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Chairmans' Messages

Dr. Anula Nikapota
FRC Psych
Consultant Child Psychiatrist

Samutthāna Chairman’s Message

Welcome to Samutthāna. As Chairman of the Samutthāna Board it gives me great pleasure to introduce you to our work. I hope you will get a sense of the different ways in which we pursue our mission to increase capacity building in mental health. The core team at Samutthāna is small but we have volunteers both local and from overseas who increase our professional capacity. Networking is another crucial way we increase the scope of our work.

A vital link for Samutthāna is that with the UK-Sri Lanka Trauma Group which initiated this organisation in Sri Lanka and continues to be involved in many ways.

WE are positive about what we do but are aware of the many challenges we face, as well as limitations and shortcomings. I hope once reading about us that you will want to know us better!

Dr Shamil Wanigaratne
D.Clin.Psych, FBPsS., FBABCP
Chair, UK-Sri Lanka Trauma Group

UK-Sri Lanka Trauma Group – Chairman’s Message

In 1996, a group of expatriate Sri Lankan and British mental health professionals came together to find a practical way of working in partnership with professionals in Sri Lanka respond to the continuing war related trauma in the country. They held the first conference on the psychological aspects of trauma in collaboration with the Sri Lankan Medical Association in Colombo in 1996 and followed this up with a variety of workshops and training sessions for medical practitioners, policy makers and leaders in education.

In 1999, the group registered as the UK Sri Lanka Trauma Group (UKSLTG) Charity in the United Kingdom.  UKSLTG has forged relationships with numerous individuals and voluntary bodies who are engaged in trauma and mental health work in Sri Lanka. These links serve to inform the group of areas of need where help can be channelled.

In 2004 the devastating tsunami stuck the island and the country faced unprecedented devastation and trauma. Some members of the UK-SLTG were in Sri Lanka at the time and got involved in the immediate response.  Others soon followed and got involved in psychological first aid work and the government’s response. The images of the devastation broadcast around the world brought in an outpouring of sympathy and help. Unfortunately, not all the help, particularly the psychosocial help, was appropriate and helpful.  It became evident to us that if we had a base to operate from we could make a substantial contribution to build capacity to deal with the existing situation. When King’s College London and Maudsley Hospital offered to help, we requested help to set up a resource centre.  The development office of King’s College worked with UK-SLTG to develop a bid to apply to charities for a grant to establish such a centre.  Catholic Fund for Overseas Development (CAFOD) responded with a generous grant, a first in their history for a capacity building resource centre. With a fair amount of negotiations and preparatory work Samutthãna the King’s College London Resource Centre for Trauma Displacement and Mental Health was established in May 2006.  The name Samutthãna meaning renewal or regeneration in Sanskrit was suggested by Padmal De Silva, a founding member of UK-SLTG, who was a Sanskrit scholar.  It is with much sadness that I recall untimely death of Padmal in 2008. His contribution to capacity building in Sri Lanka was enormous and he could have given so much more.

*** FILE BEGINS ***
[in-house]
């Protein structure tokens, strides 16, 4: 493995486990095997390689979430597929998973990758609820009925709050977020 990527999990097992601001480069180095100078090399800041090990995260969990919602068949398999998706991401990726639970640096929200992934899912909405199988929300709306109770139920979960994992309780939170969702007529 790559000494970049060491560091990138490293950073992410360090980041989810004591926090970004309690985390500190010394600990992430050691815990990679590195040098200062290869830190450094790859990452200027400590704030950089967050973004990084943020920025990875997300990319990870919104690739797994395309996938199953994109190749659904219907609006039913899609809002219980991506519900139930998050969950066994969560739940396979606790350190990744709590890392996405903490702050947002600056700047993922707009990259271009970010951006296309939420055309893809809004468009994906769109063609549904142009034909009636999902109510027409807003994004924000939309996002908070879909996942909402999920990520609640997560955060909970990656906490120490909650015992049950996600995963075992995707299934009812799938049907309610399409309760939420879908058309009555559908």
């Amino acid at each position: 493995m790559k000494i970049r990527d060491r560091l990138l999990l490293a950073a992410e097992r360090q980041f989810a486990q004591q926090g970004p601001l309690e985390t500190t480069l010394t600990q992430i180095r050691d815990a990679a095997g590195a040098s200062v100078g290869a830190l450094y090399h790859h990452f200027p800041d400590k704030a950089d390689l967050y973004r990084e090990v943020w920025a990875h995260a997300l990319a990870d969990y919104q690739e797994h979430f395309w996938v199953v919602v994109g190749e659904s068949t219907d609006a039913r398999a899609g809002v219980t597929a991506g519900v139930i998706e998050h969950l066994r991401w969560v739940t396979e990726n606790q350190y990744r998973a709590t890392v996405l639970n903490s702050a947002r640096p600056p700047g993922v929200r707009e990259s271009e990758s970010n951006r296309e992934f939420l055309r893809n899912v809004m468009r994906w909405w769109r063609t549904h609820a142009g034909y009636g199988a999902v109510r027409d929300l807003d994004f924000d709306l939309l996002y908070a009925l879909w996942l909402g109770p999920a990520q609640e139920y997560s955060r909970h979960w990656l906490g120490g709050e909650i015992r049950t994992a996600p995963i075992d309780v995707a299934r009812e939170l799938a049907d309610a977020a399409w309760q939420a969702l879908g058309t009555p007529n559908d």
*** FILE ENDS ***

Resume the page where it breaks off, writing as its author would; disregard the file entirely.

In the 12years, Samutthãna has achieved a lot. Helping to establish the first Clinical Psychology training course at the Faculty of Graduate Studies at the University of Colombo, with a generous grant from the Lupina Foundation of Canada, the certificate course in Cognitive Behavioural Therapy and awareness raising events highlighting childhood sexual abuse, service user involvement, are some of the highlights. UK-SLTG has worked closely with Samutthana in all of these projects.

After the CAFOD grant was spent, the responsibility of maintaining Samutthãna fell on UK-SLTG.  South London and Maudsley Charitable Trust and the Bromley Trust, have over a 9 year period, provided us with a lifeline to keep Samutthana going.  I am pleased that this burden has now eased with Samutthãna raising much of its own funds in Sri Lanka, largely thanks to a partnership with SL-Volunteers.

The partnership between UK-SLTG and Samutthãna is a strong and the commitment remains unchanged. I would like to take this opportunity to thank the executive director and the board of Samutthãna for their sterling work to increase the activity and strength of the organisation. I would like to thank the Trustees of UK-SLTG for all their hard work and keeping the charity going despite their busy work and family commitments. I would also like to reiterate my thanks to CAFOD, King’s College, South London and Maudsley Trust and South London and Maudsley Charity Trustees, the Lupina Foundation, the Bromley Trust, the European Union and the numerous donors whose contribution has made our work possible. Last but not least I would like to thank all the volunteers who contribute their time and energy in many ways to our work, without whom we could not have achieved what we have.

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